Though 1762 was the year of the celebrated Cock Lane Ghost, Ekirch notes that the same year, nonetheless, also brought a bit of rationalist cheerleading from the Public Advertiser:
We experience every day, that as science and learning increases, the vulgar notions of spirits, apparitions, witches and demons decrease and die of themselves.By 1788, the Daily Universal Register was ready to take it a step further, making the bold claim that
Not a single building in all London is perhaps now to be heard of, which bears the repute of being a haunted house.Methinks the editors of the Daily Universal Register, even granting that they were accurate at that moment, may have been extrapolating too much into the future. As Peter Ackroyd points out in his introduction to The English Ghost, the best, ghost-wise, was yet to come:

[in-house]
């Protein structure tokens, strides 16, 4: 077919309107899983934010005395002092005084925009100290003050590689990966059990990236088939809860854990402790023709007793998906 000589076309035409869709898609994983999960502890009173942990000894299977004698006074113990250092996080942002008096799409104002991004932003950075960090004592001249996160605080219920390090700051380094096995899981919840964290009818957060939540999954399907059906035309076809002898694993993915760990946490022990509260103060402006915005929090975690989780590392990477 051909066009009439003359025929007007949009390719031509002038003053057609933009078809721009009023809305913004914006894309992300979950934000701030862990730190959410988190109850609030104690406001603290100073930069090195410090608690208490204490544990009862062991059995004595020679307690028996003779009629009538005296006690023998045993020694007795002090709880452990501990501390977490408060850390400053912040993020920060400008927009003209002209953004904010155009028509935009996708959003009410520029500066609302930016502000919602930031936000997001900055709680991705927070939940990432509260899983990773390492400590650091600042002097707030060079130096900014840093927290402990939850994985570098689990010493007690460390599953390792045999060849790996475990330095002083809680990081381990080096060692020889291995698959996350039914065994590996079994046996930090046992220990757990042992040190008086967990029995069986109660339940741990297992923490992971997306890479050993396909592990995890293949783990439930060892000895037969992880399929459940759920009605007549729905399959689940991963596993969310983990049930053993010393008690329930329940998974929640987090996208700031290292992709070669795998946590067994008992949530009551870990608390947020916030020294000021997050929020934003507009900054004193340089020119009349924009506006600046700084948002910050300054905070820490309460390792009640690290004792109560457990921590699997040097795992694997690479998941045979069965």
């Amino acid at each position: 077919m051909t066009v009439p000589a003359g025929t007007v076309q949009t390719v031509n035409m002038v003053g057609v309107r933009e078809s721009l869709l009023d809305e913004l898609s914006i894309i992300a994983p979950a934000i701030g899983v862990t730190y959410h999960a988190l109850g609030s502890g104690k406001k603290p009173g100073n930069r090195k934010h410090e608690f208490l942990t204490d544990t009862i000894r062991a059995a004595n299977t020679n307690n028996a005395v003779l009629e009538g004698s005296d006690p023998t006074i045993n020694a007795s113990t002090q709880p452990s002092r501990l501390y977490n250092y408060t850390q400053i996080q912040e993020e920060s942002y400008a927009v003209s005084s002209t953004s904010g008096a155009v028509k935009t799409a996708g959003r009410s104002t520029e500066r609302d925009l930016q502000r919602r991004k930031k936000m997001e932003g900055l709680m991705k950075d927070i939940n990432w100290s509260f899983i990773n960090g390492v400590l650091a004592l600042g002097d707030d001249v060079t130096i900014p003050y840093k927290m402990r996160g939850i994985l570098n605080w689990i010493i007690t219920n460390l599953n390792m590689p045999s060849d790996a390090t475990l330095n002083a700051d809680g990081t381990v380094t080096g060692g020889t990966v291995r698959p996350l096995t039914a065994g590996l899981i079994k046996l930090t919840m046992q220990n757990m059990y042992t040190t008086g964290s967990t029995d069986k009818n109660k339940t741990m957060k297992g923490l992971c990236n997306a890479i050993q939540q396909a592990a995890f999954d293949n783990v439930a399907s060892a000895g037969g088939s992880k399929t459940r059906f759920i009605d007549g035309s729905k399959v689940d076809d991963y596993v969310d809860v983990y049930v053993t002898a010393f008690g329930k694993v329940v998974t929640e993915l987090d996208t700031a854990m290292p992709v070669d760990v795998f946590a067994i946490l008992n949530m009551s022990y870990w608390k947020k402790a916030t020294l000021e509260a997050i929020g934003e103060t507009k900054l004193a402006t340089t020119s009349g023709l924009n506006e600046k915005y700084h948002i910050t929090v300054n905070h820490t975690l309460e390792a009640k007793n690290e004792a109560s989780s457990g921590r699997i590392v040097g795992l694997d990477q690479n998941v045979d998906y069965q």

Nineteenth-century England was perhaps the golden age of the ghost. It may have ceased to have any messages or any advice for the living, but it was everywhere. The yearnings associated with the Romantic movement of English poetry found fruition in the spectacle of the melancholy ghosts. There as much popular interest in spirit-rappings and in spirit-tappings. The fashion for mesmerism, in the middle of the century [Which, let's not forget, swept up Dickens!--ed.], provoked belief in some form of plasma or magnetic fluid that might harbour the forms of spirits. Technological progress also seemed to affirm the existence of spectral bodies, with the appearance of photographs intending to reveal the ghostly occupants of rooms and chairs. The Society of Psychical Research, founding in 1882, lent seriousness and credibility to the quest for spirits. A questionnaire sent out by the society in 1894 revealed that out of seventeen thousand people, 673 claimed that they had seen a ghost in one form or another. It is perhaps curious, however, that the majority of them did not know the identity of the spirit in question. The manifestation appeared arbitrary and purposeless.Beyond that--and setting science, rationalism, and facts aside--the Daily Universal Register's assertion seems questionable. Has there ever been a human settlement of more than about 100 souls where someone wasn't claiming to be haunted? It seems a basic condition of a species that lives with the awareness of mortality. I can't think of any haunted houses in my small hometown, but I know second-hand of such a claim in London (to say nothing of the many post-1788 accounts found in Roger Clarke's A Natural History of Ghosts), and third-and-beyond-hand of countless claims in Chicago. And, on this autumn evening, blessed with the full moon: what about you and your hometown?